Sunday, June 1, 2014

Dear Jodie - As Good As It Gets

Dear Jodie:

Like you I just saw As Good As It Gets once in 1997 and not again until the other night.

Like you there were things I did not get the first time that tolled loudly the second time.

Unlike you, I was 40 when I saw it the first time.

In 1997 the performances, particularly Jack Nicholson, Helen Hunt, and Greg Kinnear, rang loud and strong. I was not surprised in the least that Jack and Helen won Oscars for their wonderful portrayals, and wondered why Greg Kinnear didn't win anything.

I was surprised that it won Best Picture because the movie, at the time, didn't work for me as a whole. As a Romantic Comedy it didn't completely work for me because I didn't get the Happily-Ever-After feel at the end of the movie. Though Melvin is greatly improved, even, as you mentioned, forgetting to lock the door 5 times, and even deliberately stepping on the crack, I didn't see him "cured."  Even though Carol is more accepting of his fewer and fewer misanthropic slip-ups, I didn't get the feeling that she would be completely accepting of him as an obsessive-compulsive misanthrope.

I didn't get the happy ending in 1997, and that disappointed me.

That was the point I didn't catch until the other night. It wasn't a happy ending.  It was a happy beginning.

The movie, then, is not a Romantic Comedy. It's a movie of the redemption of four people:  Melvin, Carol, Simon, and ... yes, Spencer too.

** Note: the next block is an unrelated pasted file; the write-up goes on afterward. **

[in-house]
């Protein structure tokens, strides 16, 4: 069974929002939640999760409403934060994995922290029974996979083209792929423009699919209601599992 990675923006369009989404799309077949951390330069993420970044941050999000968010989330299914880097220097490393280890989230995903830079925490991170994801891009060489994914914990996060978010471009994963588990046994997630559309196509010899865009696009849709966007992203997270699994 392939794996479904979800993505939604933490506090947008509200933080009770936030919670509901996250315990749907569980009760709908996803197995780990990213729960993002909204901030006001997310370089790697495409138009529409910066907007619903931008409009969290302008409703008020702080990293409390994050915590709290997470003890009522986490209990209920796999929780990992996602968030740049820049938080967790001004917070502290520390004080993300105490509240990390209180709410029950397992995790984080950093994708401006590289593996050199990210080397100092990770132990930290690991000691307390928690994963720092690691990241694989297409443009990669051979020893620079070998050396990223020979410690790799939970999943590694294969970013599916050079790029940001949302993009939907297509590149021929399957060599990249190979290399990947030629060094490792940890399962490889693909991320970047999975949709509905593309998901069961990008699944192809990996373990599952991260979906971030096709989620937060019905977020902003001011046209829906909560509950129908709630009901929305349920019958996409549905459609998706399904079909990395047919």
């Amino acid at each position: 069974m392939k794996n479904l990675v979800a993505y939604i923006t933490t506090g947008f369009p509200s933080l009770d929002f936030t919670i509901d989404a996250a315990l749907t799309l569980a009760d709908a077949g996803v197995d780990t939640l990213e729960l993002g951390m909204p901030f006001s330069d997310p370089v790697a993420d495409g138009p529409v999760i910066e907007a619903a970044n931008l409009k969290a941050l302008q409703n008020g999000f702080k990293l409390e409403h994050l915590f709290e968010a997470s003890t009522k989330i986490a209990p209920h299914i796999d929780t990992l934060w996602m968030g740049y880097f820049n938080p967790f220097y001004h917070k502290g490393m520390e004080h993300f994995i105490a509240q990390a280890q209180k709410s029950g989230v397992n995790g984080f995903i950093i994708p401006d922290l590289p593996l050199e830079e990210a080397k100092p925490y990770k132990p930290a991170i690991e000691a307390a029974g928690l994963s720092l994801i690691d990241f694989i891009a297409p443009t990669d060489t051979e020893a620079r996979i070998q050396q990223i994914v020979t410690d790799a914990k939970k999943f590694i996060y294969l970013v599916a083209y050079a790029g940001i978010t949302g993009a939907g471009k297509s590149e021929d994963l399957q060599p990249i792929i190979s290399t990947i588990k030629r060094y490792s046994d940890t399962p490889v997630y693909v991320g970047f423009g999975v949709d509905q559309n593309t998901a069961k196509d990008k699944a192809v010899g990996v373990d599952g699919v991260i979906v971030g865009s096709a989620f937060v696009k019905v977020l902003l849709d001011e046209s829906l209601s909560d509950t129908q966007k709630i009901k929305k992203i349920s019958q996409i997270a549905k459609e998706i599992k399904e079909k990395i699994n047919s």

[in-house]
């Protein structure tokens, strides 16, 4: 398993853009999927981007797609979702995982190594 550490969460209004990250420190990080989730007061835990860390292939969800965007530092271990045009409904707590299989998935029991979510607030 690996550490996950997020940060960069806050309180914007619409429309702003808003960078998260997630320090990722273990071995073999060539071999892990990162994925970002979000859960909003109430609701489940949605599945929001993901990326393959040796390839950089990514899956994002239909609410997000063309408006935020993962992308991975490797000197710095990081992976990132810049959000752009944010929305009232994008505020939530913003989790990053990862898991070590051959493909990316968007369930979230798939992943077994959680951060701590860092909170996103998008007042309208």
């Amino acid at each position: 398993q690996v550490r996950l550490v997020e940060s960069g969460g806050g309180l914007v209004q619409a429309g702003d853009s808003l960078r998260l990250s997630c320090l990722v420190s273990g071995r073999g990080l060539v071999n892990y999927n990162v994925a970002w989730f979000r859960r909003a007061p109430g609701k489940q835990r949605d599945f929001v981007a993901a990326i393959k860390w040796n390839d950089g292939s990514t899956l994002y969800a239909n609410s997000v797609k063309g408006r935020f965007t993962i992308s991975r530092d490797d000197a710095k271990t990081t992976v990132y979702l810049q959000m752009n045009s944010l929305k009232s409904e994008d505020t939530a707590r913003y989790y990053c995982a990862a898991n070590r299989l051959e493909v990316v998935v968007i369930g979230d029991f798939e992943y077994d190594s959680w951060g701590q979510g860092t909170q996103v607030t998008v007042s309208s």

All four get another chance thanks to . . . Verdell?  Yes, Verdell is the catalyst of the story.

This movie has as much in common with A Christmas Carol as with any Romantic Comedy you can mention.  That was what I missed in 1997.

That is where I caught it just the other night, and was delighted that I did.

If I had any criticism, I would love to have had just one thing (other than the hitting the hands when he missed the notes playing piano) of what made Melvin a misanthrope who wrote 62 romance novels?

I get that it happens.  In the history of music, Johannes Brahms was known in his own time as a "grouch," yet he wrote amazingly romantic music.  Stravinski described Sergei Rachmaninoff as "a six and a half foot scowl," yet Rachmaninoff's music is heartbreakingly romantic.

It's the why I wanted.

I won't ding it much for that, though.

My favorite line of all of the great lines was in the psychiatrist's office. "How can you diagnose someone as having obsessive-compulsive disorder and yet criticize him for not making an appointment?"

Like you, I give it a 9 out of 10.

Thanks, Graham!

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